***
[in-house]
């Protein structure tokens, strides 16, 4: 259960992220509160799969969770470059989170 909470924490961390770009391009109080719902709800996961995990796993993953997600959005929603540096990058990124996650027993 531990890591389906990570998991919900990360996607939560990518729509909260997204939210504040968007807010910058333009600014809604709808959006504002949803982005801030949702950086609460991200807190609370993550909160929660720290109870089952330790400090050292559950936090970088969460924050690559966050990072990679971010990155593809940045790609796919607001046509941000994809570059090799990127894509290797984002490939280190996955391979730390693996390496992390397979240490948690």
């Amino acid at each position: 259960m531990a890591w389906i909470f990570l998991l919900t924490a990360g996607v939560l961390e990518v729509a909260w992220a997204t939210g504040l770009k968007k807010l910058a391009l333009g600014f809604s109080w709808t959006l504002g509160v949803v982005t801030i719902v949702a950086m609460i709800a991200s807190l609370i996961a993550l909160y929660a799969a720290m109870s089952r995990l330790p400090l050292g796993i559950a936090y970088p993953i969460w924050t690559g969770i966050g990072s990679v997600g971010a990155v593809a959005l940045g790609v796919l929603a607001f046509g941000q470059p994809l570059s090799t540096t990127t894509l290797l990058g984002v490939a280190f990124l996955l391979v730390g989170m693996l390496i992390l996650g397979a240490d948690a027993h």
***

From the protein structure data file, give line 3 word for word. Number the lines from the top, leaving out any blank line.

């Amino acid at each position: 259960m531990a890591w389906i909470f990570l998991l919900t924490a990360g996607v939560l961390e990518v729509a909260w992220a997204t939210g504040l770009k968007k807010l910058a391009l333009g600014f809604s109080w709808t959006l504002g509160v949803v982005t801030i719902v949702a950086m609460i709800a991200s807190l609370i996961a993550l909160y929660a799969a720290m109870s089952r995990l330790p400090l050292g796993i559950a936090y970088p993953i969460w924050t690559g969770i966050g990072s990679v997600g971010a990155v593809a959005l940045g790609v796919l929603a607001f046509g941000q470059p994809l570059s090799t540096t990127t894509l290797l990058g984002v490939a280190f990124l996955l391979v730390g989170m693996l390496i992390l996650g397979a240490d948690a027993h």